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Russia says ‘limiting’ sites of BBC, Deutsche Welle, Meduza

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Russia is restricting access to the BBC and other independent media websites, according to the country's media watchdog


Russia is restricting access to the BBC and other independent media websites, according to the country’s media watchdog – Copyright GETTY IMAGES NORTH AMERICA/AFP JUSTIN SULLIVAN

Russia’s media watchdog said Friday it had restricted access to the BBC and other independent media websites, tightening controls over the internet more than a week after Russia invaded Ukraine.

Access to websites of the BBC, the independent news website Meduza, German broadcaster Deutsche Welle, and the Russian-language website of the US-funded Radio Free Europe/Radio Liberty, Svoboda, were “limited” by Roskomnadzor following a request from prosecutors.

The agency said that in each case, the prosecutors’ request was filed on February 24, the day Russian President Vladimir Putin launched his attack on Ukraine.

The invasion has claimed hundreds of lives and spurred allegation of war crimes.

The BBC responded by saying that access to “accurate, independent information is a fundamental human right which should not be denied to the people of Russia, millions of whom rely on BBC News every week.

“We will continue our efforts to make BBC News available in Russia, and across the rest of the world,” added a spokesperson for the broadcaster.

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The BBC announced this week that the audience for its Russian language news website more than tripled its weekly average, reaching 10.7 million in the last seven days.

In English, visitors to bbc.com in Russia soared by 252 percent to 423,000 in the same period, the broadcaster said.

Director-general Tim Davie promised to “continue giving the Russian people access to the truth, however we can”, as more shortwave frequencies to receive BBC radio in Ukraine were added.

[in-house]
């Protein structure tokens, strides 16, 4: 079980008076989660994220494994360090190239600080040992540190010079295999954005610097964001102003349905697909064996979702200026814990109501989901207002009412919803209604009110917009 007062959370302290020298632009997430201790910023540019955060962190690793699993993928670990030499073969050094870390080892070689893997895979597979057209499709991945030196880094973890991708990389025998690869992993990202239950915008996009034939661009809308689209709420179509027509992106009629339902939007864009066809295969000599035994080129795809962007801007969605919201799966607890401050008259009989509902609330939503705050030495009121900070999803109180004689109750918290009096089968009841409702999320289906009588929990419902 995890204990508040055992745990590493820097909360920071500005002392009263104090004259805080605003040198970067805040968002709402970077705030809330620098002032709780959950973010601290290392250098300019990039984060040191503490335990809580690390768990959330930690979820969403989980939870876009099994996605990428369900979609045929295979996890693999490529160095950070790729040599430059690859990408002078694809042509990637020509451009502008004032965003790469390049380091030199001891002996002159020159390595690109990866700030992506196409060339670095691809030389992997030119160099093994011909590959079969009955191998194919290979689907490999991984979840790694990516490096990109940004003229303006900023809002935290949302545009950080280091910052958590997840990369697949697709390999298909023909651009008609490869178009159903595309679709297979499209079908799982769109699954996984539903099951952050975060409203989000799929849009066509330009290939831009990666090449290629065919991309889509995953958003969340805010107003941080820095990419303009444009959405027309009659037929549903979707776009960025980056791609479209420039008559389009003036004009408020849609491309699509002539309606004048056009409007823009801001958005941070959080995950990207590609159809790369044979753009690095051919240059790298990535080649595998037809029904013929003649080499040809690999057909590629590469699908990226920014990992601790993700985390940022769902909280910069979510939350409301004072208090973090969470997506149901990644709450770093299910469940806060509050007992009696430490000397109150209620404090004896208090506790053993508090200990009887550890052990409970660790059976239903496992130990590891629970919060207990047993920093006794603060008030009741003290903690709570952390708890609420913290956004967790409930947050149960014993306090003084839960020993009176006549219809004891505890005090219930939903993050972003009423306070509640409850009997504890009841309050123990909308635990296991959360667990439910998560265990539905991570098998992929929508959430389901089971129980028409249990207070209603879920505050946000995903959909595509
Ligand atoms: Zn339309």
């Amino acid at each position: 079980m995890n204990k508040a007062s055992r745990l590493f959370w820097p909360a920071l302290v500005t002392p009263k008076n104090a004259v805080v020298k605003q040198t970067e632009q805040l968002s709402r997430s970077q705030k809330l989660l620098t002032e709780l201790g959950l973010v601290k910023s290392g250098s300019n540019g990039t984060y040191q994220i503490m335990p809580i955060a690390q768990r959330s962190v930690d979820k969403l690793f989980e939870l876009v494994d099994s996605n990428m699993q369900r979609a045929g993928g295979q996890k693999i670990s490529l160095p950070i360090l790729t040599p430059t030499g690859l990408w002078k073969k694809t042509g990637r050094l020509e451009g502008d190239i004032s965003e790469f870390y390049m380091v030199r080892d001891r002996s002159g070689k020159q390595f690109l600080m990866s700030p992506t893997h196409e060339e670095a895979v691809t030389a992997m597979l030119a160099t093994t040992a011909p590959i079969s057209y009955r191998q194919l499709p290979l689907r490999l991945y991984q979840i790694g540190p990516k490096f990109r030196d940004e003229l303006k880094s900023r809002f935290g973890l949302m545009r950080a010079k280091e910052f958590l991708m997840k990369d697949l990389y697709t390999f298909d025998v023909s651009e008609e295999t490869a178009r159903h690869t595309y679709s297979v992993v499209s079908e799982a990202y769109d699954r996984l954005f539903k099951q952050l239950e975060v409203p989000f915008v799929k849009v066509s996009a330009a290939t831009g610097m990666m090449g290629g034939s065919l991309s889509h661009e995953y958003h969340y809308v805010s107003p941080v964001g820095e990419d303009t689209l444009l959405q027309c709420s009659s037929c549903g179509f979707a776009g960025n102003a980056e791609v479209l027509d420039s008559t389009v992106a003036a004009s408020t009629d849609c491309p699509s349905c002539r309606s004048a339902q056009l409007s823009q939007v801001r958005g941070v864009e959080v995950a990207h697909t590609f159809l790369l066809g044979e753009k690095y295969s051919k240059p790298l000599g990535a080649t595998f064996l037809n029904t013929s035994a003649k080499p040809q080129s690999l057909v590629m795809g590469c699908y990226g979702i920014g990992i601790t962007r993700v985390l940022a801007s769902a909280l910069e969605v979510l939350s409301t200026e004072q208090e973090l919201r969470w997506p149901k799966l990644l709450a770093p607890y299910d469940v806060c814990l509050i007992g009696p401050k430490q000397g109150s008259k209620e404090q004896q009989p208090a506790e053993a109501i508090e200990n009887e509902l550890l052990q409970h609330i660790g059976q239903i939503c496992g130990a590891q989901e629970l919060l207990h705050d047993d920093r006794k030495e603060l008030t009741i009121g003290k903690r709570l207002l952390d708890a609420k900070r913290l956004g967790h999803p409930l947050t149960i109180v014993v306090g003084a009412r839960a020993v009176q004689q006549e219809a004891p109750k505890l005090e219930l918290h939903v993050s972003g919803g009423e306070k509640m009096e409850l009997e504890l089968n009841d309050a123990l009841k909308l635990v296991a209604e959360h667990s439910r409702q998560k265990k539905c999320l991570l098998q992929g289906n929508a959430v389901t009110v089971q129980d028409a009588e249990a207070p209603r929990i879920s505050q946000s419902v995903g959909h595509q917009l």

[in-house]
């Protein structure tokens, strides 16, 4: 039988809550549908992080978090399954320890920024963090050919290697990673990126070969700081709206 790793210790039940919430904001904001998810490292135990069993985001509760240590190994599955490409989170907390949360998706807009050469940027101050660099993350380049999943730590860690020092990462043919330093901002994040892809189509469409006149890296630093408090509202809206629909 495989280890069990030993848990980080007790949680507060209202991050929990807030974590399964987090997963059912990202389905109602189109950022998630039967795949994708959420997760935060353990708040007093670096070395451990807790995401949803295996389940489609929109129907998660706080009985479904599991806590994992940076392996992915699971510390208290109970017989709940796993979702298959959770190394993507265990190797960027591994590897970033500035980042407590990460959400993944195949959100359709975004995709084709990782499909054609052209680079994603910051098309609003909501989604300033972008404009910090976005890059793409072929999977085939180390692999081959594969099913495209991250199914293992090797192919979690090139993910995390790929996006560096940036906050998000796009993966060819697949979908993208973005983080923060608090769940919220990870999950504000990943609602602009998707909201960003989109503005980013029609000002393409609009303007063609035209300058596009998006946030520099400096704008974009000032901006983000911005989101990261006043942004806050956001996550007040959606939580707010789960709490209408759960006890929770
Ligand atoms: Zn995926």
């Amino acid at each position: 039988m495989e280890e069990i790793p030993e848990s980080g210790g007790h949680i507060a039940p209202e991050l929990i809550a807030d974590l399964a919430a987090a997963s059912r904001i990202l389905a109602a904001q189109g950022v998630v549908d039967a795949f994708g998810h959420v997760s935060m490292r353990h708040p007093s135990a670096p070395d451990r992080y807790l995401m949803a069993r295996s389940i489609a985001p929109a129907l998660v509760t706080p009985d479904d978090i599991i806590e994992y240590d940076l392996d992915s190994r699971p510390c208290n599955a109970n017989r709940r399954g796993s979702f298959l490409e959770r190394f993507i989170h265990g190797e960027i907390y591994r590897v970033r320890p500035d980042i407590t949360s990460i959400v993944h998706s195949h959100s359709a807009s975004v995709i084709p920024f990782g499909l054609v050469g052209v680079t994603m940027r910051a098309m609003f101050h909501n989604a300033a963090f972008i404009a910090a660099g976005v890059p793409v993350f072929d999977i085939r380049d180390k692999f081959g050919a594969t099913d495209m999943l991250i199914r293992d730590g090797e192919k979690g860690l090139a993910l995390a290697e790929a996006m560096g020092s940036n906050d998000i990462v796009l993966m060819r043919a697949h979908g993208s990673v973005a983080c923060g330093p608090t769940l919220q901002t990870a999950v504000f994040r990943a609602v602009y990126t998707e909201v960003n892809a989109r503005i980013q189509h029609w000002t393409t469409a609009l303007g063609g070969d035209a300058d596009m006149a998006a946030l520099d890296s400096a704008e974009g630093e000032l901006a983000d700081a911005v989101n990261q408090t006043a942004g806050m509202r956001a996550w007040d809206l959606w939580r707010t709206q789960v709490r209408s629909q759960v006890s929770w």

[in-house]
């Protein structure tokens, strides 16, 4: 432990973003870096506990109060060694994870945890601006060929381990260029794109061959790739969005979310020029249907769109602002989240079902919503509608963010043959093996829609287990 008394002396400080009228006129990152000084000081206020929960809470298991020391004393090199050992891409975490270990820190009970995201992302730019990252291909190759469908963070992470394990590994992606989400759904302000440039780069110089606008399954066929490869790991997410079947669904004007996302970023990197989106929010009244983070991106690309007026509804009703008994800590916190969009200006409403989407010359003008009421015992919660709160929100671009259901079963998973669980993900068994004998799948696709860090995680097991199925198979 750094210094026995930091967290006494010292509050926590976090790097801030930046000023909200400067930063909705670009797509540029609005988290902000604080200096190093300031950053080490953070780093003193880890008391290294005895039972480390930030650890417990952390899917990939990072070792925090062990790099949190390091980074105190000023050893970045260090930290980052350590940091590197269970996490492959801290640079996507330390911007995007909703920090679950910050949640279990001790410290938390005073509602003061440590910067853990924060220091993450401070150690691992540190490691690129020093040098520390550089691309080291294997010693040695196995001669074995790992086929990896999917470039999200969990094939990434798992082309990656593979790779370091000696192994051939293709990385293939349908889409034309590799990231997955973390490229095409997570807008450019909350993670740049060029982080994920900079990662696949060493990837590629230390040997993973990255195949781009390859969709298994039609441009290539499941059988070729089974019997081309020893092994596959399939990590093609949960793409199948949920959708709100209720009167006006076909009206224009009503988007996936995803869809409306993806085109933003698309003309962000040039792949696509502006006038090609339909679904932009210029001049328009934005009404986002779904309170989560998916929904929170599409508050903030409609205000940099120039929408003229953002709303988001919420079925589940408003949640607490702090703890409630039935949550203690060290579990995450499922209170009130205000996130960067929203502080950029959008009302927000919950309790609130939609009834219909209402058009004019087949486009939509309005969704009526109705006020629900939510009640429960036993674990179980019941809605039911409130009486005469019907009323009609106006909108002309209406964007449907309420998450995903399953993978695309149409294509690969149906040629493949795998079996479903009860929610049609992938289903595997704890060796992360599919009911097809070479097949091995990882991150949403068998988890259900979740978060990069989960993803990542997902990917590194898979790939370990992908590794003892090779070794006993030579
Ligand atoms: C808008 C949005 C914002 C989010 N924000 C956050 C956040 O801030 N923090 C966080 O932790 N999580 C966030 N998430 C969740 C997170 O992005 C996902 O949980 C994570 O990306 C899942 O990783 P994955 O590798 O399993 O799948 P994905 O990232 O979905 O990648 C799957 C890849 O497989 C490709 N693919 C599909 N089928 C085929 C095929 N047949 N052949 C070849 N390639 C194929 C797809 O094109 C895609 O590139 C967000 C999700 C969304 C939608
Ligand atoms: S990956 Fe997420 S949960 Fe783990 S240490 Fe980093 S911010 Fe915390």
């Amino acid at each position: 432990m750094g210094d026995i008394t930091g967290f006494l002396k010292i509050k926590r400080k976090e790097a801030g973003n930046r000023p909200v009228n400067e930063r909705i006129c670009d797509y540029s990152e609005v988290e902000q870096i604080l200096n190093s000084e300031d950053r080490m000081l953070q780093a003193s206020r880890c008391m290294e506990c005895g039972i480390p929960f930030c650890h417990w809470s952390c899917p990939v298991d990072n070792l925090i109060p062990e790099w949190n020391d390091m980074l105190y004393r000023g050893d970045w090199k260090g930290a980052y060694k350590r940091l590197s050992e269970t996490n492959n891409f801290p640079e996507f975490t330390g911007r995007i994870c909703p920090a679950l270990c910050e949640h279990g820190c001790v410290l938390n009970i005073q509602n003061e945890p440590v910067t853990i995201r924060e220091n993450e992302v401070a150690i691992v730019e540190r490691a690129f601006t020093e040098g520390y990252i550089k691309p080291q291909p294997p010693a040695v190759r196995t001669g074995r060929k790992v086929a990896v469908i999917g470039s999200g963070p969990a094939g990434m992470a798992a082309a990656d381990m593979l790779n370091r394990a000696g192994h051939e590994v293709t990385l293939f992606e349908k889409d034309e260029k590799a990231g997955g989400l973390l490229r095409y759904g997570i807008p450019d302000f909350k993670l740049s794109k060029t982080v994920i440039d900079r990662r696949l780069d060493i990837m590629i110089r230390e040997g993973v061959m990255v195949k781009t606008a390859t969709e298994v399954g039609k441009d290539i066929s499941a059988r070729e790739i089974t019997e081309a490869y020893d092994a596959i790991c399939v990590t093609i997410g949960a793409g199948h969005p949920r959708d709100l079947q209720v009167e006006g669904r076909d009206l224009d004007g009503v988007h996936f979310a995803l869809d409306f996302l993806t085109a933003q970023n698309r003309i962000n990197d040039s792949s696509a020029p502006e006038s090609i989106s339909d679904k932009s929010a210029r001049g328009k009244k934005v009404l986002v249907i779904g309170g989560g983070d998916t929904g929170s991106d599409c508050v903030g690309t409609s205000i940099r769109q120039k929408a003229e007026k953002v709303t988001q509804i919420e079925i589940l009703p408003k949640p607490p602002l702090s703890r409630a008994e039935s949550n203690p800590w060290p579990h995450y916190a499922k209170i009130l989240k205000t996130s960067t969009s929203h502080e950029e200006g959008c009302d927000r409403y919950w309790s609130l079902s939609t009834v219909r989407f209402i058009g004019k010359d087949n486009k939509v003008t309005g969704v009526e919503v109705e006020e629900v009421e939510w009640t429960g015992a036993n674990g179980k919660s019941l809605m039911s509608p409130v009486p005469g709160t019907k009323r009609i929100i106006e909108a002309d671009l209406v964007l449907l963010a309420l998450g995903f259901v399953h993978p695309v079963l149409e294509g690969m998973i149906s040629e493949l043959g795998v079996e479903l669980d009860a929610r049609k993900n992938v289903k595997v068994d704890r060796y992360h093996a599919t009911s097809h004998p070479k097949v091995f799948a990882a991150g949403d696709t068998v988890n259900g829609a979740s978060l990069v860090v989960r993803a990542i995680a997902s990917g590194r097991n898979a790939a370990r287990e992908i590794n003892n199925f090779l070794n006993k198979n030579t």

“In a conflict where disinformation and propaganda is rife, there is a clear need for factual and independent news people can trust,” he added.

The past year has seen an unprecedented crackdown on independent and critical voices in Russia that only intensified after the start of the invasion.

Ekho Mosvky — a liberal-leaning radio station majority-owned by Russia’s energy giant Gazprom — said Thursday it would shut down after being taken off air over its coverage of the Ukraine war.

Authorities had on Monday blocked the Ekho website and took the station off air as punishment for spreading “deliberately false information” about the conflict.

Editor-in-chief Alexei Venediktov said in a post on Ekho Moskvy’s Telegram channel Thursday that it would continue to publish content on YouTube and social media “despite the decision of the board of directors” who voted to liquidate the radio station and website.

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Ekho Moskvy was founded in 1990 during the final days of the Soviet Union.

Russian media have been instructed to publish only information provided by official sources, which describe the invasion as a military operation.

Russia’s state-controlled television channels meanwhile have doubled down on Kremlin narratives about nationalism in Ukraine, while accusing Kyiv of using civilians as human shields in the conflict.

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UK eyes big TikTok fine over child privacy lapse

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Image: – © AFP Kazuhiro NOGI

Britain on Monday warned it could fine TikTok £27 million ($29 million) over a potential failure to protect children’s privacy on the Chinese-owned video app.

The Information Commissioner’s Office said the social media company “may have processed the data of children under the age of 13 without appropriate parental consent”.

The ICO also found that the short-form video platform may have “failed to provide proper information to its users in a concise, transparent and easily understood way”.

The watchdog has served the group with a notice of intent — which is a legal document that precedes a possible fine — over the possible breach of UK data protection law.

“We all want children to be able to learn and experience the digital world, but with proper data privacy protections,” said Information Commissioner John Edwards.

“Companies providing digital services have a legal duty to put those protections in place, but our provisional view is that TikTok fell short of meeting that requirement.”

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In response, TikTok said it disagreed with the ICO’s provisional views and stressed that no final conclusions had been reached.

“While we respect the ICO’s role in safeguarding privacy in the UK, we disagree with the preliminary views expressed and intend to formally respond to the ICO in due course,” TikTok said in a statement.

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